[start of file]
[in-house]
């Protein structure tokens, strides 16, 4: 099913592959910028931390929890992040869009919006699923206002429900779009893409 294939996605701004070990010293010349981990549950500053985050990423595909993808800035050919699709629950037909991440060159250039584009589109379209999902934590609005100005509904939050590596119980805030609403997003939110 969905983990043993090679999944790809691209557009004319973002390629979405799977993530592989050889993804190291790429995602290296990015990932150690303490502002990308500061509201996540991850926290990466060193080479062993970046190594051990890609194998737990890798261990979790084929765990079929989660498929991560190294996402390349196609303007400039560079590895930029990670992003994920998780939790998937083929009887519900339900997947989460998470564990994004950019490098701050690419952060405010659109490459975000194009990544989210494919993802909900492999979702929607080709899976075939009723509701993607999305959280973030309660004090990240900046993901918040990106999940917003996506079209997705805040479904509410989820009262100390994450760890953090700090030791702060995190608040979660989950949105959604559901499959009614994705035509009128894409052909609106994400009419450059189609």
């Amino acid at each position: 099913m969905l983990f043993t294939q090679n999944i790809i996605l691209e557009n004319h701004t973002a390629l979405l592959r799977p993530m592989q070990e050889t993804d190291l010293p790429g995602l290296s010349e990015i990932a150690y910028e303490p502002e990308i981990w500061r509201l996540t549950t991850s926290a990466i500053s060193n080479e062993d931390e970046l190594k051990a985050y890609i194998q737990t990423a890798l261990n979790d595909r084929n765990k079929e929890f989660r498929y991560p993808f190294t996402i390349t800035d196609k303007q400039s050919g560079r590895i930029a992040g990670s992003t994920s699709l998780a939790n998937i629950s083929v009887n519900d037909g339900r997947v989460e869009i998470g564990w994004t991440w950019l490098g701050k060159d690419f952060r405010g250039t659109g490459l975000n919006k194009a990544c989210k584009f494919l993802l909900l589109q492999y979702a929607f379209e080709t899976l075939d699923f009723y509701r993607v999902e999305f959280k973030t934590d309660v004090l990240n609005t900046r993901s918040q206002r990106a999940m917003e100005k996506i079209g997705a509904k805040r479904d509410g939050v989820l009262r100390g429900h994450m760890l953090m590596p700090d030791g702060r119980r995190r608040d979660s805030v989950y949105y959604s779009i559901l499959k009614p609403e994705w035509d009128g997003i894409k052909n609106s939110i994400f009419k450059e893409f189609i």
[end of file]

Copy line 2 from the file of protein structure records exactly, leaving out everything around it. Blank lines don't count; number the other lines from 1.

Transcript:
């Protein structure tokens, strides 16, 4: 099913592959910028931390929890992040869009919006699923206002429900779009893409 294939996605701004070990010293010349981990549950500053985050990423595909993808800035050919699709629950037909991440060159250039584009589109379209999902934590609005100005509904939050590596119980805030609403997003939110 969905983990043993090679999944790809691209557009004319973002390629979405799977993530592989050889993804190291790429995602290296990015990932150690303490502002990308500061509201996540991850926290990466060193080479062993970046190594051990890609194998737990890798261990979790084929765990079929989660498929991560190294996402390349196609303007400039560079590895930029990670992003994920998780939790998937083929009887519900339900997947989460998470564990994004950019490098701050690419952060405010659109490459975000194009990544989210494919993802909900492999979702929607080709899976075939009723509701993607999305959280973030309660004090990240900046993901918040990106999940917003996506079209997705805040479904509410989820009262100390994450760890953090700090030791702060995190608040979660989950949105959604559901499959009614994705035509009128894409052909609106994400009419450059189609």